NAPC has translated its care navigation training to a virtual modular package. Modules are likely to be two hours in length, it is likely that there will be two modules for the Foundation training and two further modules for the Communication skills development. Plus, a learning transfer session.
Foundation Day – 2 modules – up to 25 delegates per cohort
Defines the boundaries and function of care navigation
- Builds confidence in signposting patients
- Connects participants directly to useful local partner organisations – partner organisations come along to the training to talk about what they can
- Builds a community of Practice across Practices or PCNs
Communication Skills Course
Communication and Coaching Skills – 2 modules – up to 25 delegates per cohort
This is a more in depth and skills-based training, providing participants with both theory and practice on holding more effective conversations with patients. It is based in coaching and Motivational Interviewing theory and is suitable for those with a stronger interest in developing their care navigation skills and for those who are taking on dedicated roles in care navigation and health coaching. It includes:
- Understanding why advice rarely works – Human behaviour change and habit formation
- Emotional intelligence and recognising our role in the conversation
- An introduction to Every Contact Counts and healthy lifestyle information
- Skills in building rapport, listening and asking open discovery questions
- Professionalism including confidentiality, note keeping and being part of the integrated team.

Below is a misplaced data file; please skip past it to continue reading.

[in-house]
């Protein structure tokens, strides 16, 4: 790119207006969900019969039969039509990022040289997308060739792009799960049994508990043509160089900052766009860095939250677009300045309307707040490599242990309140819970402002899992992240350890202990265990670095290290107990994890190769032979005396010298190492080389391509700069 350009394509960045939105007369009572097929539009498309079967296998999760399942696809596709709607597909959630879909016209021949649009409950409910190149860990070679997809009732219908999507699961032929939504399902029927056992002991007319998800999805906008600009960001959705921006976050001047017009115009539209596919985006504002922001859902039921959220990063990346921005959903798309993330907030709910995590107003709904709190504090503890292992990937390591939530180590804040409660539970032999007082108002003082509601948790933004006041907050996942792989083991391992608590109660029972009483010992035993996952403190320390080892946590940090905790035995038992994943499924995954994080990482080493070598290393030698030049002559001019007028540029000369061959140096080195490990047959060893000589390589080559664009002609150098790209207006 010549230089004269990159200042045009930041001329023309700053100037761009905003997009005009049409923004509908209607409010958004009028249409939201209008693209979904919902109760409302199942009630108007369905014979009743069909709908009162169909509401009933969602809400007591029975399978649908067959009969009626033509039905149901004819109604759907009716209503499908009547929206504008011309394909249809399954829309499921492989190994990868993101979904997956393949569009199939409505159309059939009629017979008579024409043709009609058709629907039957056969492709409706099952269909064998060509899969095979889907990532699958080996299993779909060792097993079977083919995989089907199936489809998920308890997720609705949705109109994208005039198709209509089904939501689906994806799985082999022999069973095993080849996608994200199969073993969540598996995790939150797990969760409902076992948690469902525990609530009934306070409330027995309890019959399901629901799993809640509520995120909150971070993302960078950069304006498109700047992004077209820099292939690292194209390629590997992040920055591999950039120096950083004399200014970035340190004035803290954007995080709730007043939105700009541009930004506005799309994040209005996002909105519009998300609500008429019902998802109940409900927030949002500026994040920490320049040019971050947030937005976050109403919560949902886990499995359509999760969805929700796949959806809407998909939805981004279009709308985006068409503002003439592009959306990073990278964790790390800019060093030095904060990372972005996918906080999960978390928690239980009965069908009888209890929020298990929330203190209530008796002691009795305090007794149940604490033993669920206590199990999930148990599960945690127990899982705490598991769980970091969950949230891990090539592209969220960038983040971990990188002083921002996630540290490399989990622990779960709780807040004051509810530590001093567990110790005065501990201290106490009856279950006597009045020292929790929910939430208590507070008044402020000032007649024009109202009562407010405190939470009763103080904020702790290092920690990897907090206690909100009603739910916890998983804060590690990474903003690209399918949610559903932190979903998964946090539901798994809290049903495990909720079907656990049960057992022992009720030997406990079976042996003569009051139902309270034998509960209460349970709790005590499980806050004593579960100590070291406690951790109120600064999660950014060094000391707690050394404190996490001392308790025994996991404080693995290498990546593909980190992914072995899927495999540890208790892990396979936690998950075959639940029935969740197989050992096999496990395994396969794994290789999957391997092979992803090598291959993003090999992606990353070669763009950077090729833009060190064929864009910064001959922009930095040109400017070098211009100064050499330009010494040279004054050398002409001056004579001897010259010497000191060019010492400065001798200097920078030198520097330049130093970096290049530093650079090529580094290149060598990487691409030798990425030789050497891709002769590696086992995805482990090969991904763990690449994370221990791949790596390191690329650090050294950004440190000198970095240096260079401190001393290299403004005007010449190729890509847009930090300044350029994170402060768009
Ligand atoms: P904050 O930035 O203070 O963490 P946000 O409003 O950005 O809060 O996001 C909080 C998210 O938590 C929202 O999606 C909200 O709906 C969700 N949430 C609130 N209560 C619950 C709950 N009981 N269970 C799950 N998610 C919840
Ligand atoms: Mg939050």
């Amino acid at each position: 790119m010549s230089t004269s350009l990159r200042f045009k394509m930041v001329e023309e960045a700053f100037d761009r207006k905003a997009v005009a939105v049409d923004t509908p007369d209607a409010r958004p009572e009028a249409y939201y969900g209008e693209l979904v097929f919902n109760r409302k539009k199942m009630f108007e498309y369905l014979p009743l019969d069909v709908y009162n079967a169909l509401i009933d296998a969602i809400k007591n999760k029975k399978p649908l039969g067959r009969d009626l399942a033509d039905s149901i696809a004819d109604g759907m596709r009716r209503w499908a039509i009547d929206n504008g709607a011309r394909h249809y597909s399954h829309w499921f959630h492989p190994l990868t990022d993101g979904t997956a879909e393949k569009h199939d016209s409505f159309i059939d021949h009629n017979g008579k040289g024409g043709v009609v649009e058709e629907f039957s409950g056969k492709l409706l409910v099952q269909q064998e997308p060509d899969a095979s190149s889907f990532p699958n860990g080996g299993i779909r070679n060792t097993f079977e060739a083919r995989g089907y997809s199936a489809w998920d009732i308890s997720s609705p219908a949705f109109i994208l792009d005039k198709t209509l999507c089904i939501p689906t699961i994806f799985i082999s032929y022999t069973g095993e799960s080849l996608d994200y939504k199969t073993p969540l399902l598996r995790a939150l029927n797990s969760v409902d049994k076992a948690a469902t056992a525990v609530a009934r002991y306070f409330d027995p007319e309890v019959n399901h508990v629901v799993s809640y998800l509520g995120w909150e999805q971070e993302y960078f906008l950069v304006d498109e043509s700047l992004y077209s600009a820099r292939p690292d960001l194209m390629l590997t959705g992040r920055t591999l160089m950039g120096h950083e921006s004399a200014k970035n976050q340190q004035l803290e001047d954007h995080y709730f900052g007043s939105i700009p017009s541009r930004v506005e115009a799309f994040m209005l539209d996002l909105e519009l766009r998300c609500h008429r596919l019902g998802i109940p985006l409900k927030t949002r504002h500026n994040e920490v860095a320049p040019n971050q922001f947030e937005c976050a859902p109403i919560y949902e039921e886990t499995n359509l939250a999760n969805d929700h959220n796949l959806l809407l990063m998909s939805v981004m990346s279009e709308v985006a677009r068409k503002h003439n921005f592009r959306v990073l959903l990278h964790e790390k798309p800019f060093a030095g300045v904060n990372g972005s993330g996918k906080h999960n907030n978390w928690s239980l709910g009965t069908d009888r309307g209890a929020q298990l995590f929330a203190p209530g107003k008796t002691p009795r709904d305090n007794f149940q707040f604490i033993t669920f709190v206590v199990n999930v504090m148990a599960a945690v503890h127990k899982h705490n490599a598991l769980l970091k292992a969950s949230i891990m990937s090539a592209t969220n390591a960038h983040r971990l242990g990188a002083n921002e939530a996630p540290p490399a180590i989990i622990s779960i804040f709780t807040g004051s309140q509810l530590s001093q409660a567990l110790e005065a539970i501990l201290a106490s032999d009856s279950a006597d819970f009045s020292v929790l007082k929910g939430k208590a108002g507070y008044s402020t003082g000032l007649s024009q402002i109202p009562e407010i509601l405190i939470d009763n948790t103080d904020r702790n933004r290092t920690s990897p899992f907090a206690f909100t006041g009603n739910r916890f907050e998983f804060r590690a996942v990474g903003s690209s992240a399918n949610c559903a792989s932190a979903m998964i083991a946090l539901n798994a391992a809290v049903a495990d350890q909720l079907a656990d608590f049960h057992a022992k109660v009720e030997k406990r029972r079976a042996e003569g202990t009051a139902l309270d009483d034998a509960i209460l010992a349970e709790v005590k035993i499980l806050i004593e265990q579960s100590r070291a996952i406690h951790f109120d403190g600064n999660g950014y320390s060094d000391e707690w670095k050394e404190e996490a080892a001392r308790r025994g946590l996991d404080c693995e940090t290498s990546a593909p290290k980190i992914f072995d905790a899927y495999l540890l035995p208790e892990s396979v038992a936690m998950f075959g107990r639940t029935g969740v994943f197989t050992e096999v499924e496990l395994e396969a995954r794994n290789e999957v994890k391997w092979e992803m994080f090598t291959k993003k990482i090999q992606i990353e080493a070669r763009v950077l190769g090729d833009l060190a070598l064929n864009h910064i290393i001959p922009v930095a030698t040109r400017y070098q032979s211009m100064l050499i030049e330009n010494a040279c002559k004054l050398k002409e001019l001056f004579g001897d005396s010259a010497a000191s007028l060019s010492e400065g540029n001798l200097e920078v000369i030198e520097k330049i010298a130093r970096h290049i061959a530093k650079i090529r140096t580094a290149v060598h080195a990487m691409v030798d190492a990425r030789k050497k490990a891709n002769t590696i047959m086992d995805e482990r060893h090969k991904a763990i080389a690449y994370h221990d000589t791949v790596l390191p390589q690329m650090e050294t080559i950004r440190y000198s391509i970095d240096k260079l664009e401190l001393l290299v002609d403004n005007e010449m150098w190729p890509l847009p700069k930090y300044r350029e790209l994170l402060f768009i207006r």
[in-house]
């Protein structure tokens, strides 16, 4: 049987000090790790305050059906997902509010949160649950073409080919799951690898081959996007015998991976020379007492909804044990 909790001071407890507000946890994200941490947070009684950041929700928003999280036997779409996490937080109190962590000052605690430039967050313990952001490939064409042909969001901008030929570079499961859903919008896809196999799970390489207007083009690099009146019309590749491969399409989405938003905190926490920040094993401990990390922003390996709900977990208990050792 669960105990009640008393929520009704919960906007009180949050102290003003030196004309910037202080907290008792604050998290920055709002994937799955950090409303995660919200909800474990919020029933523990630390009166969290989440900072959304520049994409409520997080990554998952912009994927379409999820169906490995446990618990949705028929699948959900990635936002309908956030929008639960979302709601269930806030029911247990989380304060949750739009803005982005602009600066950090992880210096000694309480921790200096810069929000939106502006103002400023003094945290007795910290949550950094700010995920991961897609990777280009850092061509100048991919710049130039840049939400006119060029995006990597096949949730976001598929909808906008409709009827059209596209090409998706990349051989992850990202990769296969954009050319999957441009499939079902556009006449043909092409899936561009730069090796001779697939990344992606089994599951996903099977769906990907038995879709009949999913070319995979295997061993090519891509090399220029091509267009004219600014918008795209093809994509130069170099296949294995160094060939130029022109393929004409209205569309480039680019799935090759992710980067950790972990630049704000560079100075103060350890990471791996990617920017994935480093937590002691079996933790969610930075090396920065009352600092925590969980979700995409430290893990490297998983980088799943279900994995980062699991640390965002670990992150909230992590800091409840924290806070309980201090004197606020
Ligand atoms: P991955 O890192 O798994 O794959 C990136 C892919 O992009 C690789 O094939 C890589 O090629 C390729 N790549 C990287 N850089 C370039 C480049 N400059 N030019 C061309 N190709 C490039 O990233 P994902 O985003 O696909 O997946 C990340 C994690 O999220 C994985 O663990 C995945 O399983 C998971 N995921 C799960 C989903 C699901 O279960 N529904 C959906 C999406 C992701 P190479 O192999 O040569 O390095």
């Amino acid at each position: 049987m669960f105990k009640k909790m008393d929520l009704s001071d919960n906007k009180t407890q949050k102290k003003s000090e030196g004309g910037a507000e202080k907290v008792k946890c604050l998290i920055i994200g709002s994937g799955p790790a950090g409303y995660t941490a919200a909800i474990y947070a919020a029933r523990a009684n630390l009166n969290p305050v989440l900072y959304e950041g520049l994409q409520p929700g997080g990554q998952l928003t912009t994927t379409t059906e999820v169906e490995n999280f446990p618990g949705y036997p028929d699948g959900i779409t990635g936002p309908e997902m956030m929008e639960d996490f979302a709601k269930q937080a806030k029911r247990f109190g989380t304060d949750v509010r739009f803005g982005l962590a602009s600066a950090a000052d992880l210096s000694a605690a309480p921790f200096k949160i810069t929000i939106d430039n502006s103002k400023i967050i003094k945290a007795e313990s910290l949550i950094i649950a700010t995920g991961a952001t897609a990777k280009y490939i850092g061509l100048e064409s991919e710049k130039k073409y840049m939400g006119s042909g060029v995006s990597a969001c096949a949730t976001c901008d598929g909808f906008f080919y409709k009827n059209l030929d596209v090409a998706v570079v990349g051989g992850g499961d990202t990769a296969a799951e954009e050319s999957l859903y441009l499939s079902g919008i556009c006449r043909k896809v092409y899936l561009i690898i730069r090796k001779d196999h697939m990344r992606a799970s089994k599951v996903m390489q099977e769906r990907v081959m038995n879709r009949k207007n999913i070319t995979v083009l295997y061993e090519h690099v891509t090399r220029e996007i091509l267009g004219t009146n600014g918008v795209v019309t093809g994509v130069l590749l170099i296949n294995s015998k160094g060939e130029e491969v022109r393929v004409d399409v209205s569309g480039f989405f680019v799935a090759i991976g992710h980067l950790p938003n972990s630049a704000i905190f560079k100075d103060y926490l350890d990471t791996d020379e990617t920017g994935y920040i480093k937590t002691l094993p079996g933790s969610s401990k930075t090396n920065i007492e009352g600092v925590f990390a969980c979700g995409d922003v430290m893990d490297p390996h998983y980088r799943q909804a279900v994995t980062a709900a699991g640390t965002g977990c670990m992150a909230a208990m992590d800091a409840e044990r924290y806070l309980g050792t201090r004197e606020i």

Learning Transfer Session
At NAPC we recognise the need to put learning into action. Training and development are expensive and we want your investment to translate to improvements in patient care. 4-6 weeks post training, a short further session is provided to ensure delegates are putting what they have learnt into practice, to troubleshoot difficulties and action plan for further implementation and sustained change.
This has been offered via a further an on-site short meet up (2 hours) or individual or practice based coaching calls.
We may also be able offer more bespoke training offers for example in having difficult conversations. These would involve additional cost to cover development of the training.
Please contact Sally Kitt if you have any queries or training requirements: firstname.lastname@example.org.
The growth of the programme
The NAPC has trained nearly 300 care navigators with different programmes tailored to meeting the specific needs of patients with dementia, diabetes and long term conditions. Other programmes have focused on the frail and elderly and patient wellbeing. Interest in Care Navigation training is growing as word spreads about the success of the programme and many primary care home (PCH) sites are planning to invest in developing their staff to become navigators – a recommended element of the PCH model.
About the programme
This is a bespoke programme tailored for your needs and co-designed with your team. It is often delivered over 12 months but can be shorter or longer. It usually involves four phases:
- working with you to understand the local health and care landscape
- facilitating sessions between health, social care and the third sector to galvanize everyone to work together in the best interest of people in the local area
- leading and delivering the programme
- initiating learning transfer sessions.
Delivering a range of benefits
The programme delivers benefits for patients and staff and maximises resources by:
- Reducing unnecessary GP appointments, so allowing more time for patients who need diagnostic and complex medical care
- Supporting and empowering patients to manage their own health and wellbeing